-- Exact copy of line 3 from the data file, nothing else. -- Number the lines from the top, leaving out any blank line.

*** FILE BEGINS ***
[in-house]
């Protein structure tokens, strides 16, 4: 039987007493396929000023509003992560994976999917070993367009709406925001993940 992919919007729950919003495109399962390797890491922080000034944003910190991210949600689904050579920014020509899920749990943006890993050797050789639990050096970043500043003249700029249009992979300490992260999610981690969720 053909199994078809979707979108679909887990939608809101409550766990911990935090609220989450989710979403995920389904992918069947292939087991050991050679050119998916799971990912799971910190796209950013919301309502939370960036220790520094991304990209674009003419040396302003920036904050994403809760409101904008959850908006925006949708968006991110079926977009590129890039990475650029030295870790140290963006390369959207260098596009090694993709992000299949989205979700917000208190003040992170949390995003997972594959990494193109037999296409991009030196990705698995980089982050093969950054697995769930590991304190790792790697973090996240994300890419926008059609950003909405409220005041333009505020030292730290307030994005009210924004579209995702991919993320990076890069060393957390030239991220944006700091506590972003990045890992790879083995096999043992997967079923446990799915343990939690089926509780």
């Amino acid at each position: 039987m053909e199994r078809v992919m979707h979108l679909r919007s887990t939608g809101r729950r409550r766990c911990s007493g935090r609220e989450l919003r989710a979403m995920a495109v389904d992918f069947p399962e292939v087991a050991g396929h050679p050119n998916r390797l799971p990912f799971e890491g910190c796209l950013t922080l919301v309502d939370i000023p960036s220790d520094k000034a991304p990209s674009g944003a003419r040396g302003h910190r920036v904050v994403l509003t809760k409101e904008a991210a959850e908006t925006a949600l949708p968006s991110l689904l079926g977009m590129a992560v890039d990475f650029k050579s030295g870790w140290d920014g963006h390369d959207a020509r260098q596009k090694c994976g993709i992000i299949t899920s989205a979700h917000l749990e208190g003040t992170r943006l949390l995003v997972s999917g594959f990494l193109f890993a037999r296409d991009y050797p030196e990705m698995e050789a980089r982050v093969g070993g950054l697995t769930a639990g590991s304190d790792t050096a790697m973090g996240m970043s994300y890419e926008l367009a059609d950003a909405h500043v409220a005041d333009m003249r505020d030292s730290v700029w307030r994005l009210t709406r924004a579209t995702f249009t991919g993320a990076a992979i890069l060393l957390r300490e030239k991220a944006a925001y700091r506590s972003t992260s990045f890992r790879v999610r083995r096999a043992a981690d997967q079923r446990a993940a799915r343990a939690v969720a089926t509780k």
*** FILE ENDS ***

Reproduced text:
């Amino acid at each position: 039987m053909e199994r078809v992919m979707h979108l679909r919007s887990t939608g809101r729950r409550r766990c911990s007493g935090r609220e989450l919003r989710a979403m995920a495109v389904d992918f069947p399962e292939v087991a050991g396929h050679p050119n998916r390797l799971p990912f799971e890491g910190c796209l950013t922080l919301v309502d939370i000023p960036s220790d520094k000034a991304p990209s674009g944003a003419r040396g302003h910190r920036v904050v994403l509003t809760k409101e904008a991210a959850e908006t925006a949600l949708p968006s991110l689904l079926g977009m590129a992560v890039d990475f650029k050579s030295g870790w140290d920014g963006h390369d959207a020509r260098q596009k090694c994976g993709i992000i299949t899920s989205a979700h917000l749990e208190g003040t992170r943006l949390l995003v997972s999917g594959f990494l193109f890993a037999r296409d991009y050797p030196e990705m698995e050789a980089r982050v093969g070993g950054l697995t769930a639990g590991s304190d790792t050096a790697m973090g996240m970043s994300y890419e926008l367009a059609d950003a909405h500043v409220a005041d333009m003249r505020d030292s730290v700029w307030r994005l009210t709406r924004a579209t995702f249009t991919g993320a990076a992979i890069l060393l957390r300490e030239k991220a944006a925001y700091r506590s972003t992260s990045f890992r790879v999610r083995r096999a043992a981690d997967q079923r446990a993940a799915r343990a939690v969720a089926t509780k």